You will also analyze foreign communications to support missions.
There is also training dedicated to procedures for handling classified information and preparing reports.
What does an Army Cryptologic Linguist Do?
As we mentioned in the beginning of this article, the role of an Army Cryptologic Linguist (MOS 35P) is very similar to the position of an Signals Intelligence Analyst (MOS 35N).
The purpose of both Military Occupational Specialties is to identify foreign language communications with signals equipment.
The biggest difference between MOS 35P and MOS 35N is that Army Cryptologic Linguists must know a second language.
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Job Duties of 35P MOS
A Cryptologic Linguist (MOS 35P) has an important job in combat situations that take place in foreign countries where there is a language barrier.
The role of 35P MOS involves a lot more than just translating and communicating foreign languages.
Your job duties will include:
- Identify and analyze foreign communications.
- Recognize changes in transmission modes as well as tip the appropriate authority.
- Provide translation expertise to other analysts.
- Produce transcriptions and translations from foreign communications.
Army Cryptologic Linguists use signals equipment based on a geographic area to retrieve signals and categorize them by type.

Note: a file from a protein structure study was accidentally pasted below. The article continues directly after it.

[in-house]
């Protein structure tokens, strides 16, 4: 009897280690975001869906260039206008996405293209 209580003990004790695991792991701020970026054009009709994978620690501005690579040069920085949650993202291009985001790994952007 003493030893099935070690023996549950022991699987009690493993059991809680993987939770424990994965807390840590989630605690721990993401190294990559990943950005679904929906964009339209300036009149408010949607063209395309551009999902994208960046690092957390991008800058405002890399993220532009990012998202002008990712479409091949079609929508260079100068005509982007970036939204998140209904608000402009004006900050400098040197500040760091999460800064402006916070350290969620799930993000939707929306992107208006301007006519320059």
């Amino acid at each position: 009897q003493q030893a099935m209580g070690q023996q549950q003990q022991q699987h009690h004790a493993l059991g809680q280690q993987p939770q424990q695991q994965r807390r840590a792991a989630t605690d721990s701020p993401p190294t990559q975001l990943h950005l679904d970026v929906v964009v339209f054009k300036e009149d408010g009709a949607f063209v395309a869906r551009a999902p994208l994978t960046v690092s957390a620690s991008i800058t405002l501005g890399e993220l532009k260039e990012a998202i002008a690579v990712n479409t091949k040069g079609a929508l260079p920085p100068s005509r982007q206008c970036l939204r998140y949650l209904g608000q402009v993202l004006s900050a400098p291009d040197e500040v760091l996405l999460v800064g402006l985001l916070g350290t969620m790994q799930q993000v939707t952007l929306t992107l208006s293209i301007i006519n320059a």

Cryptologic Linguists are skilled at recognizing changes in transmission modes and tipping the appropriate analytical or intercept authority.
What does an Army Cryptologic Linguist make?
The Army pays its service members based on rank and years of service.
It does not take in regard your Military Occupational Specialty (MOS) opting to pay one military job higher than the other.
For an idea of how much you will make in the U.S. Army based on rank, please reference the table below:
|Insignia||Pay Grade||Rank||Abbreviation||Minimum Monthly Pay|
|E-2||Private Second Class||PV2||$1,943|
|E-3||Private First Class||PFC||$2,043|
|E-7||Sergeant First Class||SFC||$3,114|
|E-9||Command Sergeant Major||CSM||$5,473|
|E-9||Sergeant Major of the Army||SMA||$5,473|
The U.S. Army has numerous benefits included with a monthly salary:
- Medical Insurance
- Vacation Time
- Special Pay
- Housing: Allowances for living expenses, utilities, and maintenance.
- Food: Allowance for the on-base dining hall and access to tax-free department and grocery stores.
- Education: Army members can earn full-tuition, merit-based scholarships, allowances for books and fees, plus annual stipend for living expenses.
There are some very good job reviews about working as an Army Cryptologic Linguist (MOS 35P) on Indeed.com.
The job reviews break down the good and bad about the U.S. Army.
Regardless, the vast majority of reviews have very good things to say about the opportunities and ability to progress working MOS 35P.
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Civilian Job Opportunities
There are several Cryptologic Linguists (MOS 35P) that advance with government agencies or embassies following the conclusion of their service term with the Army.
You can work as a translator for agencies like the Department of Defense or National Security Agency (NSA).
Additionally, places like universities and businesses that conduct operations oversees are in need of highly qualified translators.
Other Army Cryptologic Linguists advance to serve as radio operators, database administrations, business operations specialists, or computer operators.
An Army Cryptologic Linguist (MOS 35P) is responsible for identifying foreign communications with signals equipment.
The role is very important to national security and can advance you into a career with a government agency following your term in the U.S. Army.